Why Your Trip to the Grocery Store Is Costing Way More Than It Should
An expert shares secrets to help you save money.
If you have ever gone grocery shopping and wondering why the trip cost you more than it should, there is a reason for that.
Shopping expert Andrea Woroch shared secrets with Inside Edition to help you save money.
“They make the biggest profits on shopper impulse purchases,” Woroch said. “Grocery stores rely on your impulse purchases.”
First, she said, be aware of the placement of those delicious baked goods.
“Most stores place the bakery section by the front door so the first thing you see and smell are freshly made baked goods so of course that might get you to want to buy those items,” she said.
Manufacturers pay stores to place items at eye level to grab your attention, but those items may not be the best deal.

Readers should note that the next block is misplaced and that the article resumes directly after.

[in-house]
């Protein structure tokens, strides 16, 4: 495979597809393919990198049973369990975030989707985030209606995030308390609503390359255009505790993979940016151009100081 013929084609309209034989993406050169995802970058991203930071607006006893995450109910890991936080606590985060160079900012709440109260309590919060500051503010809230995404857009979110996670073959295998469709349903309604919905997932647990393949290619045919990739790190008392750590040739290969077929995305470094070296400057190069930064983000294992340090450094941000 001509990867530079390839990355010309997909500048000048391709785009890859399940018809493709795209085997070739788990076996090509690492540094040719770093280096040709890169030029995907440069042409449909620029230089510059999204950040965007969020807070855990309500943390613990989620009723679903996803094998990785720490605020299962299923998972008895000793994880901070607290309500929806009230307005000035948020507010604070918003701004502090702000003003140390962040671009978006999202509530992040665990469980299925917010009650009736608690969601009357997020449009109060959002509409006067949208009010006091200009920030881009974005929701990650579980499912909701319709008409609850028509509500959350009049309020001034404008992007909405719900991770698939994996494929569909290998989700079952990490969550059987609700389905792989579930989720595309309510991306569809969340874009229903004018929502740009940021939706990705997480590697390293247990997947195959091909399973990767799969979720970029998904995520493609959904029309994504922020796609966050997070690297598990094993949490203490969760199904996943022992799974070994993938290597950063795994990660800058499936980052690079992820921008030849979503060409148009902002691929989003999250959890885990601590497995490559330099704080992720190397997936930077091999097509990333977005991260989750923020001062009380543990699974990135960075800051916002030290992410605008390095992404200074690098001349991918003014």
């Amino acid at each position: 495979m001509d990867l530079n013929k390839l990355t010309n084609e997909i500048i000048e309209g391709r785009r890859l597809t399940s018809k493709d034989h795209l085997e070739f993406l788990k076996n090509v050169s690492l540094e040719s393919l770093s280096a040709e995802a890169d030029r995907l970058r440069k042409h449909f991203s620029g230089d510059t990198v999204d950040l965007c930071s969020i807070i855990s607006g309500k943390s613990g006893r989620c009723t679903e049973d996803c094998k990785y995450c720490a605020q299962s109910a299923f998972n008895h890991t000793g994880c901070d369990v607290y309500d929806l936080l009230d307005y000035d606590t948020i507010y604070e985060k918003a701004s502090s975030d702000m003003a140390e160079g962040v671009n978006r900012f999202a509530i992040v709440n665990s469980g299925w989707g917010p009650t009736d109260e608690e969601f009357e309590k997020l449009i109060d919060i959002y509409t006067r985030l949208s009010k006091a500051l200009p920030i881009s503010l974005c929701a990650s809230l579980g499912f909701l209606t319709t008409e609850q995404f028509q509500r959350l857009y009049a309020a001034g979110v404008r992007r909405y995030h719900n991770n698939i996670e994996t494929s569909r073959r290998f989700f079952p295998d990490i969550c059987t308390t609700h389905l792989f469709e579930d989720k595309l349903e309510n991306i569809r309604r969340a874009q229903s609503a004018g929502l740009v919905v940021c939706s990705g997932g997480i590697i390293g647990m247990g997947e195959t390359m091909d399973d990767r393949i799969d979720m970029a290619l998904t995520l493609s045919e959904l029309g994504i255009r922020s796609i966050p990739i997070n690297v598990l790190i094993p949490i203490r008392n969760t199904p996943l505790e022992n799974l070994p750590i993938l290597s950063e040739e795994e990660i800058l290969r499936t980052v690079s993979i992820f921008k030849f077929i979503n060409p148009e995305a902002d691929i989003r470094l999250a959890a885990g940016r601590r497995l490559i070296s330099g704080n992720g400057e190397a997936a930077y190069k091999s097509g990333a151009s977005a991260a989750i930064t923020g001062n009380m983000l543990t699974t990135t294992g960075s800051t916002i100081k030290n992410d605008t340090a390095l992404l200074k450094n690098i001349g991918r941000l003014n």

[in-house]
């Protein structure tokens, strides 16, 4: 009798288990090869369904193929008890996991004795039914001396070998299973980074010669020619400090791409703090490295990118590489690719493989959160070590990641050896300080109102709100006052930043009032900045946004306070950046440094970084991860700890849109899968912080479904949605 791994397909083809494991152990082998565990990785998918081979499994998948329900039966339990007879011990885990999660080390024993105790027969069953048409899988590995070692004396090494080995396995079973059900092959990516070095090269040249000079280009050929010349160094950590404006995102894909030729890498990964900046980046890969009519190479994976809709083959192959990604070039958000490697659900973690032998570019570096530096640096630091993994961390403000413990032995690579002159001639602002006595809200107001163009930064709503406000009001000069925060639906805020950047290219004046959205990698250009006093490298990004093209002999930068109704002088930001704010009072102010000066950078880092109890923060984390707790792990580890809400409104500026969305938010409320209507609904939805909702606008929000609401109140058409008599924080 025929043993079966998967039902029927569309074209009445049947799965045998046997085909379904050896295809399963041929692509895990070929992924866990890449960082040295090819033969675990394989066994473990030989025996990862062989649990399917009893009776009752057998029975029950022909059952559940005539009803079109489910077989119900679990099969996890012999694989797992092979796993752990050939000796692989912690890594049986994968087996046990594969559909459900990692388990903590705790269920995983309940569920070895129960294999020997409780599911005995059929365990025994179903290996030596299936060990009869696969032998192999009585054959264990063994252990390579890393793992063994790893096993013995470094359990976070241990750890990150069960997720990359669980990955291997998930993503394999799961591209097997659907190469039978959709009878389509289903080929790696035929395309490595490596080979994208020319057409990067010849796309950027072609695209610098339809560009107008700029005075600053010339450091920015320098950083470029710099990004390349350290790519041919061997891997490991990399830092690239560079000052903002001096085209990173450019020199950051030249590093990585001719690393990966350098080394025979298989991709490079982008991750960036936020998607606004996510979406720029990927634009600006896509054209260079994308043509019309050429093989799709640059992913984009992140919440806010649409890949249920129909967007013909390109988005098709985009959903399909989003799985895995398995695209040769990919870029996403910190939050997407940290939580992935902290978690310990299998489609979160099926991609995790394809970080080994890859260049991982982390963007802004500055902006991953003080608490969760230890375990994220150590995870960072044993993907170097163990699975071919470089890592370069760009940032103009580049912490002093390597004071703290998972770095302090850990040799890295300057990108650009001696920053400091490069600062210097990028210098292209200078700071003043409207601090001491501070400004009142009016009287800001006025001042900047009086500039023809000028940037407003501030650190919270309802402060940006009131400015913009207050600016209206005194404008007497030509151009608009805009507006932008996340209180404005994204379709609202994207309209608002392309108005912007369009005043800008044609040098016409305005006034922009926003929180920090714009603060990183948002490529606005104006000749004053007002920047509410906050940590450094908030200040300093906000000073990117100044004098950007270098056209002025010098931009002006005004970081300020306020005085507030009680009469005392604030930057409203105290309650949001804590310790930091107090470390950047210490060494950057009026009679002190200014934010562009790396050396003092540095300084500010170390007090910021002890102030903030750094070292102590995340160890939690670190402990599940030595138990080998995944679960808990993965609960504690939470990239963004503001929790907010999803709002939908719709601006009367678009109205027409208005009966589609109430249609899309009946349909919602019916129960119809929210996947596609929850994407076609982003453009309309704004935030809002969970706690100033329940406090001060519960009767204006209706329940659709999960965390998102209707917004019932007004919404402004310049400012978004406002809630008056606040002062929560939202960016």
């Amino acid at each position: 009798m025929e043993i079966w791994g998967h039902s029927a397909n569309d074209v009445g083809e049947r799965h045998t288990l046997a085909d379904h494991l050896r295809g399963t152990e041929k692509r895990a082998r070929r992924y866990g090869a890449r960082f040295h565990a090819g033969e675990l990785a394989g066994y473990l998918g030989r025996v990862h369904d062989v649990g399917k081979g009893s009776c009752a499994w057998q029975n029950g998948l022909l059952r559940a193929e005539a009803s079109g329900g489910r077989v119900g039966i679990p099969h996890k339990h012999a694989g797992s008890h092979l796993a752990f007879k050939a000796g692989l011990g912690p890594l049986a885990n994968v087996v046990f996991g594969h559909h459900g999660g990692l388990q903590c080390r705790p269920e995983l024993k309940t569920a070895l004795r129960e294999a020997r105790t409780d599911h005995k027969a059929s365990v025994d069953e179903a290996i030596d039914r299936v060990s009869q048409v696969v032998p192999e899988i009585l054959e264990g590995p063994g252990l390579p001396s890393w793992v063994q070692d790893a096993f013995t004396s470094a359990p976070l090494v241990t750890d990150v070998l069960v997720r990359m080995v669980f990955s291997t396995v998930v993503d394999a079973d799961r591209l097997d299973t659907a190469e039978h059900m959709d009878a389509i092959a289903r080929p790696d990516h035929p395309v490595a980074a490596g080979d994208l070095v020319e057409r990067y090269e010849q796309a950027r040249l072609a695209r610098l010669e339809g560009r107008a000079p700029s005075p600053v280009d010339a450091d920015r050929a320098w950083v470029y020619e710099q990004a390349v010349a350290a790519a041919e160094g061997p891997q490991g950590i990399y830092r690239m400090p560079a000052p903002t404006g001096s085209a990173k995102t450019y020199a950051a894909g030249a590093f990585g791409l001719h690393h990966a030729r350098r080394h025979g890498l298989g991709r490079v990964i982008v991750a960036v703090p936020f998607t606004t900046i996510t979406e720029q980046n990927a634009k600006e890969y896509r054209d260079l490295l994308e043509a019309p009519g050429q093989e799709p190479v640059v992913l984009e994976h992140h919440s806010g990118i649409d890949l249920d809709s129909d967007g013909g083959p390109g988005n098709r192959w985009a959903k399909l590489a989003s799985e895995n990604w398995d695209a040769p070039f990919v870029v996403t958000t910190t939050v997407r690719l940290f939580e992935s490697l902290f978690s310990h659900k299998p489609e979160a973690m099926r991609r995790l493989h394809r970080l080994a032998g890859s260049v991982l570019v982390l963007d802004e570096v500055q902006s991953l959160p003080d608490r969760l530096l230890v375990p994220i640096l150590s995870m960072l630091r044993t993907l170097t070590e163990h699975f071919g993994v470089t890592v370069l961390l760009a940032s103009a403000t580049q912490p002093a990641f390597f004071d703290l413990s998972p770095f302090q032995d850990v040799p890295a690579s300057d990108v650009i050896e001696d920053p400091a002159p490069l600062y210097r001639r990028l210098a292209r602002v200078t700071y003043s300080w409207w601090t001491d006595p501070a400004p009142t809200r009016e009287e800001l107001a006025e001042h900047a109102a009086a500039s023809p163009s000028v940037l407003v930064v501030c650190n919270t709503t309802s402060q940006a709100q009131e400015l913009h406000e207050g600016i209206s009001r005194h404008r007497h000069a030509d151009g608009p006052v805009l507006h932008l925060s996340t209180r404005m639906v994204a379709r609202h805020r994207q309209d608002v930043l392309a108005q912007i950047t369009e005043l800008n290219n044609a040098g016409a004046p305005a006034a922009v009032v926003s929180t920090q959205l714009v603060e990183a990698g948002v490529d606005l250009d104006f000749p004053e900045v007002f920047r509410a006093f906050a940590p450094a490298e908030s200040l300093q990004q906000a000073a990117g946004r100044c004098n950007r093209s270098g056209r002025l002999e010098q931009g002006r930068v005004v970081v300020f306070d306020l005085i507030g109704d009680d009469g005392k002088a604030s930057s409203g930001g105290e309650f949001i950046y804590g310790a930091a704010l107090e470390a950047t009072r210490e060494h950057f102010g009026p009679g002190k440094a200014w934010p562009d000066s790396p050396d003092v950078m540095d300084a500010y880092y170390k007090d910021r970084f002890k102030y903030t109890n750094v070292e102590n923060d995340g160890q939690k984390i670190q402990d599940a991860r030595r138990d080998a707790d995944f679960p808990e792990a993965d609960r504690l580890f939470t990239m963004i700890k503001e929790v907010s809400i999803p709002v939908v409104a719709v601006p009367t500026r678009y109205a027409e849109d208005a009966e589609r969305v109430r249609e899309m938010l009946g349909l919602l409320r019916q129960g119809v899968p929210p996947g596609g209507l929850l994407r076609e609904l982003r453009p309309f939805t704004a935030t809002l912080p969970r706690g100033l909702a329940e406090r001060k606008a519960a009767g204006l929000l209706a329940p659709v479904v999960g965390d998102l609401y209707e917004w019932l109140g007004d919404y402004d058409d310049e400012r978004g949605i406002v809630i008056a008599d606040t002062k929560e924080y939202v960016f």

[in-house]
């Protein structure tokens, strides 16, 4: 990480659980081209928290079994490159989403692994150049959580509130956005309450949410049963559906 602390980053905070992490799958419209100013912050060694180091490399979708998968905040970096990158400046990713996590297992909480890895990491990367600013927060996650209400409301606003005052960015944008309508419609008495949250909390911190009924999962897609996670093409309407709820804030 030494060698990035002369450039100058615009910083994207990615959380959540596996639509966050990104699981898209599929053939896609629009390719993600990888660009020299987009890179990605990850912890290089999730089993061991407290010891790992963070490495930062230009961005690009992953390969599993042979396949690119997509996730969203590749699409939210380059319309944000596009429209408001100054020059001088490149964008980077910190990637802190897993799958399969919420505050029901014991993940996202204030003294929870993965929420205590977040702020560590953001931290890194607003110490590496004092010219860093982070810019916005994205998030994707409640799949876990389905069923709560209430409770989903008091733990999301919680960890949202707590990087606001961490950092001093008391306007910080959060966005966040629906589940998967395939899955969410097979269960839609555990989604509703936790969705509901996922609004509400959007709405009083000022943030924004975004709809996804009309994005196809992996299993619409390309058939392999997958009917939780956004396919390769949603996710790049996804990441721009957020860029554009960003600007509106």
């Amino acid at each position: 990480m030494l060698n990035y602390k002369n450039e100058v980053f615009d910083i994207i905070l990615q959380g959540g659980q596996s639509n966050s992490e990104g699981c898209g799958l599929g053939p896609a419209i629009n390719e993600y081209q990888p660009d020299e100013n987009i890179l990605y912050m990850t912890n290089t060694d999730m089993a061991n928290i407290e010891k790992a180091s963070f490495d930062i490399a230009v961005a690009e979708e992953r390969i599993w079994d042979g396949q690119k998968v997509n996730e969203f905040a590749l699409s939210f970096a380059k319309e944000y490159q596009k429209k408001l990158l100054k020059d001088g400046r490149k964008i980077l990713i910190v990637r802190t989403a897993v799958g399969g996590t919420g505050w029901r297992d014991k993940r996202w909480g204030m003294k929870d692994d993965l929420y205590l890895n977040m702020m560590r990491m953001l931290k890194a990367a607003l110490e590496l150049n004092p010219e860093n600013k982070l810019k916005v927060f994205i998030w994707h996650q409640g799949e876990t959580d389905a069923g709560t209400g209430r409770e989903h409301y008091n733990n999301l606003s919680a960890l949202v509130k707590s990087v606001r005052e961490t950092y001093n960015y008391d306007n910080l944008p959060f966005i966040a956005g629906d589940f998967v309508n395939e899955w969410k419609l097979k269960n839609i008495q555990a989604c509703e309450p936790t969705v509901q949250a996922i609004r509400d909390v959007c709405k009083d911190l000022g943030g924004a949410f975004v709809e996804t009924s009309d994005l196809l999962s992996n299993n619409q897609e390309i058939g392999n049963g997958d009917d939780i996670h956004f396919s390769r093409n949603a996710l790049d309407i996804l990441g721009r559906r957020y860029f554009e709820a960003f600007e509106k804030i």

“For example, you find plastic cups at eye level, brand name, offered for around $3.20, but ... you can find a less expensive brand for $1.79,” she added.
Another tip is that you don't necessarily save when you buy a lot of the same product.
“Grocery stores will use multiple deals like 10 for 10 to get you buy more but it's not really a deal in fact you can see each product is just a dollar so buy one,” Woroch advised.
Woroch also explained why you can end up purchasing more than you intend at the grocery store.
“Grocery stores use special lighting to illuminate the produce to make them look more colorful, more fresh," she said. "They also spray the produce with water through the day so it looks fresh and appealing.”
Woroch explained that the best defense to keep yourself from buying too much is pre-planning.
“Create your shopping list, look at sales online so you know what items you want to buy, and head right to those aisles when you go into the store and never shop hungry,” she added.
Finally, skip the shopping cart and grab a basket.
“It's better to actually grab a basket. You're less likely to fill it up with impulse purchases because it's going to feel heavy and you won't have room to fill it up with things you don't need,” Woroch added.
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